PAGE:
But it was mimicry.

The play was an open manifesto. It was not suggestive, but instructive. It was not subtle, but a poster for the political movement of gay rights and the internal struggles of the Conservative Party to get there.

A word, as always, about the set: designed by Hildegard Bechtler the set struck me as almost cinematic in its proportions. Wide – 16:9 wide. And deep too – there was a real depth to the stage, with rooms leading into rooms into rooms.

I liked the open but clear separation between the front rooms, allowing the actors to partake in a wide dance, engaging with each other as if joined by a elastic bungee cord, but never close enough to touch.

Hildegard should have a stern word with Jackie Shemesh (Lighting Designer) about the “sunlight” streaming in from the Stage Left windows. About as believable as the longevity of the protagonists’ marriage.

The World Premiere of Hansard opened at the Lyttelton Theatre (National Theatre) on 3 September 2019 and closes on 25 November 2019.

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Florian Zeller’s The Son is a must-see West End transfer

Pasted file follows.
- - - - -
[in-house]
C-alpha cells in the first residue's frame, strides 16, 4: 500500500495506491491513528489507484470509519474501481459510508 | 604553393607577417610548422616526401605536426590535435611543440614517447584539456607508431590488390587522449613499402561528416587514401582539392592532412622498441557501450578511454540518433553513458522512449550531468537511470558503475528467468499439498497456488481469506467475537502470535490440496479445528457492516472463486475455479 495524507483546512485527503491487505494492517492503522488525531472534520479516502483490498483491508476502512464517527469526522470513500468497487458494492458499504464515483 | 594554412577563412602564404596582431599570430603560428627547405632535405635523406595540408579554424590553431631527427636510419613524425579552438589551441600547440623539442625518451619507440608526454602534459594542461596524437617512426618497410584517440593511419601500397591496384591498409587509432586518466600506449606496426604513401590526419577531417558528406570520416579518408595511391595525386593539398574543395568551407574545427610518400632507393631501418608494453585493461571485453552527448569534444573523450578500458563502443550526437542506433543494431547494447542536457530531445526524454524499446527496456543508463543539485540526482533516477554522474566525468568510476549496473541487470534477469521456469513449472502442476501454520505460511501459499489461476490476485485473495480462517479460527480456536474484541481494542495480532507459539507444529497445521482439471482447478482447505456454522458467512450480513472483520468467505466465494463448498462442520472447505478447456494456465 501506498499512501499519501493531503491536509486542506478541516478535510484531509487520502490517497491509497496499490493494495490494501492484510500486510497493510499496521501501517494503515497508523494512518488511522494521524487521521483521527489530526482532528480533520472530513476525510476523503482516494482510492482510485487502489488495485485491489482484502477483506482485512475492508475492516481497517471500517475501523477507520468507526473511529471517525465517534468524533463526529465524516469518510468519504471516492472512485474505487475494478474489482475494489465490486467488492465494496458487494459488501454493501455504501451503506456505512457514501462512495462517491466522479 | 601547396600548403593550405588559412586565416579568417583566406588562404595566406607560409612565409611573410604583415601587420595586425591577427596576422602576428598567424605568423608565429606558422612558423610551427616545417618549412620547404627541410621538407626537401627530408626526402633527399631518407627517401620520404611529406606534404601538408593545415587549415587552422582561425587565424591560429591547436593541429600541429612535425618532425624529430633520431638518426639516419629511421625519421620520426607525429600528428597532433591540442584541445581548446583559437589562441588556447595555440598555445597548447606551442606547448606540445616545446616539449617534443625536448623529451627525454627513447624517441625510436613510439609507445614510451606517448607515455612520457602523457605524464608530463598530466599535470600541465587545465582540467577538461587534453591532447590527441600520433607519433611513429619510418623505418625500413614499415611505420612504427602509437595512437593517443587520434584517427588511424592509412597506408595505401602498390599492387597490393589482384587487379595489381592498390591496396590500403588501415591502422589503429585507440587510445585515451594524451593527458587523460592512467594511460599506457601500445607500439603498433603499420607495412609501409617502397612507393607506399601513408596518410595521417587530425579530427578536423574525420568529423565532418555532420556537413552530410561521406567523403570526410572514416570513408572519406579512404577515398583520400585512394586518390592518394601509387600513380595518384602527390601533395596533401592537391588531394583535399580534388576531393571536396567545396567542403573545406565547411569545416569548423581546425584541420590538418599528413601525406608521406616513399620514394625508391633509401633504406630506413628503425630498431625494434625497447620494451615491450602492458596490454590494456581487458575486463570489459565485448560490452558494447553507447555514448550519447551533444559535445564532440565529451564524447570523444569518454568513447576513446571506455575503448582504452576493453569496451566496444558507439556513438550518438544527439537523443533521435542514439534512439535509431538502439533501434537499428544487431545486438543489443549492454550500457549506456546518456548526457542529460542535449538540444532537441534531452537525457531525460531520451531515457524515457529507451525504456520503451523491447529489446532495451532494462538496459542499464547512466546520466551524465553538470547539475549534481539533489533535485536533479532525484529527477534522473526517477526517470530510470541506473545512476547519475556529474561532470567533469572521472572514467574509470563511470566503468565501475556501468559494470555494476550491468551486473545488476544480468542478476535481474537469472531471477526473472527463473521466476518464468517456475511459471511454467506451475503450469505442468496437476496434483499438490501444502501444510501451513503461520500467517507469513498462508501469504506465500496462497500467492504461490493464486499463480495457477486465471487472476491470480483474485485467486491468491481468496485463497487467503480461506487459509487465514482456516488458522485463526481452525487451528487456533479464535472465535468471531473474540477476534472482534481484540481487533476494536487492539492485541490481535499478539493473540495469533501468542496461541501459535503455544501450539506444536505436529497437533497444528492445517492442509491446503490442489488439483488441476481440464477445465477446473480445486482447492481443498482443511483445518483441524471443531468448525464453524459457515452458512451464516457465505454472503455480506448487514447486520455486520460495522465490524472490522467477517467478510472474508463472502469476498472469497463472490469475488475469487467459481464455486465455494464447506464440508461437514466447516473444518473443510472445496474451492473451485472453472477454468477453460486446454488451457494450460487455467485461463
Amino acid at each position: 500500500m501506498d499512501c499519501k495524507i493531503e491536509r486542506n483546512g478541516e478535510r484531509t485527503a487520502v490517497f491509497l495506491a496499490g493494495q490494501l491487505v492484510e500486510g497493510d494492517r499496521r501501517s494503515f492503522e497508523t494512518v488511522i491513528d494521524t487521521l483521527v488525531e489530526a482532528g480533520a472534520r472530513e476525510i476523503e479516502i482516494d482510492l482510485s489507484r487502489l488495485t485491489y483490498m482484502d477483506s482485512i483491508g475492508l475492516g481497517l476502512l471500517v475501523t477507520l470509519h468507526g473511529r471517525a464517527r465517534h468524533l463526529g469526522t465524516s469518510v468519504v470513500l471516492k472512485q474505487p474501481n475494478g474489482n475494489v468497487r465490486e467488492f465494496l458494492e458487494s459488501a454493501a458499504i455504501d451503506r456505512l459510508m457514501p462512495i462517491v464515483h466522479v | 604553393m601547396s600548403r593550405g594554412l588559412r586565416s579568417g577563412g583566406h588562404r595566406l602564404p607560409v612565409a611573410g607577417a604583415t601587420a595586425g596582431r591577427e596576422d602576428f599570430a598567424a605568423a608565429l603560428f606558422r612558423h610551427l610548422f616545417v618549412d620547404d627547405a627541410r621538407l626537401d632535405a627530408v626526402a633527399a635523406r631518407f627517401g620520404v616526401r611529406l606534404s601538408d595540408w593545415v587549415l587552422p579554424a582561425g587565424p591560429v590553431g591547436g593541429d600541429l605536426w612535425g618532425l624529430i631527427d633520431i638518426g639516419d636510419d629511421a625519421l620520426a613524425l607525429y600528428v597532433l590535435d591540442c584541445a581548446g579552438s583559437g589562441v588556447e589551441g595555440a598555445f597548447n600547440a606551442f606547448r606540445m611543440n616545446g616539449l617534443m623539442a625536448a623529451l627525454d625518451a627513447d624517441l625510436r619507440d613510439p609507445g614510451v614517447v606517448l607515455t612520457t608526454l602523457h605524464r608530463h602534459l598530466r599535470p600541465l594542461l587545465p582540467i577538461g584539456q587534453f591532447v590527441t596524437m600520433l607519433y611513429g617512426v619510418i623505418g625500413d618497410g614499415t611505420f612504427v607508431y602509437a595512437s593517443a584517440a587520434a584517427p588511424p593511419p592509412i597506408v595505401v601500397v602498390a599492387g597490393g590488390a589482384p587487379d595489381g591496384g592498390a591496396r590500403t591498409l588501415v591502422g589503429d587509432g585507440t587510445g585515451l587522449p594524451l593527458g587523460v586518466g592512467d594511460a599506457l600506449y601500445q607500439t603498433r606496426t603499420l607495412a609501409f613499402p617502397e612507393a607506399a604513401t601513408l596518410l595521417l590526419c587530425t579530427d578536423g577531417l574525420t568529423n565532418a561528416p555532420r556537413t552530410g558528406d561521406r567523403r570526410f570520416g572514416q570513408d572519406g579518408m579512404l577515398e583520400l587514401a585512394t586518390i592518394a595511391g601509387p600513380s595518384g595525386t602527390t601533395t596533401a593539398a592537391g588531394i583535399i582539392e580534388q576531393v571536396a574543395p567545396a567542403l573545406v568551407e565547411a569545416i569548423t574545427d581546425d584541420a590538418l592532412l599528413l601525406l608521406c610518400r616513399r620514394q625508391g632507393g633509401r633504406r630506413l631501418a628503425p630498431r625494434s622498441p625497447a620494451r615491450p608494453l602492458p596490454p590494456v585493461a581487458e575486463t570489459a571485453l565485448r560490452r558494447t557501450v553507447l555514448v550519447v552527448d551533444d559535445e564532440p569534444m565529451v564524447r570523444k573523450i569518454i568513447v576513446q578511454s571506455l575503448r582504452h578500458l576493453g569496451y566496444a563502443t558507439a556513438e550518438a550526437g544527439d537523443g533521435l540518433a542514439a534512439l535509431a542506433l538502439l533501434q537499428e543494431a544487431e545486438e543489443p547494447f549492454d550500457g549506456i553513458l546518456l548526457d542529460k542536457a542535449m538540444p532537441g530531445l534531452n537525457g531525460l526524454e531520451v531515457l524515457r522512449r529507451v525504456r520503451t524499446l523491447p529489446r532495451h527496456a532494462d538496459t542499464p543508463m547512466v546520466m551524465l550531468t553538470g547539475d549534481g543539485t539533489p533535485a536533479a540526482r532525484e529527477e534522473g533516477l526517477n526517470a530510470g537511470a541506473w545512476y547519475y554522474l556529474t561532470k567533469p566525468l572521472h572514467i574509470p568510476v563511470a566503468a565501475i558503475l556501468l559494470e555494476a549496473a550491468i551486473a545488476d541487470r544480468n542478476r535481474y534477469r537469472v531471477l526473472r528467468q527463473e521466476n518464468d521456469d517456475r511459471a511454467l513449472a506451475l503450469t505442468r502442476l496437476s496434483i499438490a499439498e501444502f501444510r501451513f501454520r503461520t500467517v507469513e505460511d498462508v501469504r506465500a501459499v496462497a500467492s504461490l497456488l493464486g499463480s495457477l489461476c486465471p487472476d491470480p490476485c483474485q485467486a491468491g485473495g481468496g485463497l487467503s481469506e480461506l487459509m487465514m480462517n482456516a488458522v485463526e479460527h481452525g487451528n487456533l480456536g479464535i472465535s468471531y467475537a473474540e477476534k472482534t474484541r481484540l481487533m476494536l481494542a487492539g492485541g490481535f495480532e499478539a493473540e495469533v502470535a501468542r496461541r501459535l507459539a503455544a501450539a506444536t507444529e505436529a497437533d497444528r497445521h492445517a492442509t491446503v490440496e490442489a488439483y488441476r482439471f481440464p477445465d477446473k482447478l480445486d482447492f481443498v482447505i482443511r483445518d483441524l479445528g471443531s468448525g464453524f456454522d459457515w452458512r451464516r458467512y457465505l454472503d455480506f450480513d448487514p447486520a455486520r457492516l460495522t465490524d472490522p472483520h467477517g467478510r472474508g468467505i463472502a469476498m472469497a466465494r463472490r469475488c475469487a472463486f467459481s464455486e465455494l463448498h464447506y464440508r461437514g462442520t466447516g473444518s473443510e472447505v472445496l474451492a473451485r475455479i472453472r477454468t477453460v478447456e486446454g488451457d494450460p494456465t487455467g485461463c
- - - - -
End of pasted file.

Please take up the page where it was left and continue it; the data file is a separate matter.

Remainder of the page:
9front row score

The third of his Mother, Father, Son tryptic to strike the London stage; The Son deviates from the other two plays in its style – more direct, less abstract, more graphic.

The three plays, whilst tied together in title, are actually stand-alone plays so you don’t need to have seen The Mother or The Father to make sense of this production.

Translated by his ongoing collaborator, Christopher Hampton, The Son is set in Paris and hones in on the pains and tribulations of a troubled teenager Nicolas (Laurie Kynaston).

Laurie Kynaston’s raw performance in the focal role is convincing and upsetting. John Light, who plays his father Pierre, is also remarkably convincing – exposing the struggles of fatherhood – separated from Nicolas’ mother and with a new-born baby with his girlfriend, Sofia.

The two mothers in this play were less convincing for me, and at times felt like they were saying lines, but the emotion pouring from Kynaston and Light carried the show.

The one-act play, directed by Michael Longhurst, was harrassing throughout and powerfully charged through without me feeling the need for an interval.

That said, it certainly wasn’t light entertainment, and at the final curtain I felt drained and needed a long walk.

I went with a friend who is a Psychologist, she said watching this play was like being at work.

Lizzie Clachan’s set design was simple and clever, with a second room that was partially revealed and obscured at different moments during the play, indicating different locations in an otherwise static set.

The Son opened at the Duke of York’s Theatre in London on 24 August 2019 for a 10-week run.

Running Time: 1 hour 45 minutes (no interval)

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Ambassadors Theatre

One of the smallest theatres in the West End sits quietly off of Charing Cross Road.

Designed by W G R Sprague, who also designed the neighbouring St Martin’s Theatre, the Ambassadors Theatre opened on 5th June 1913.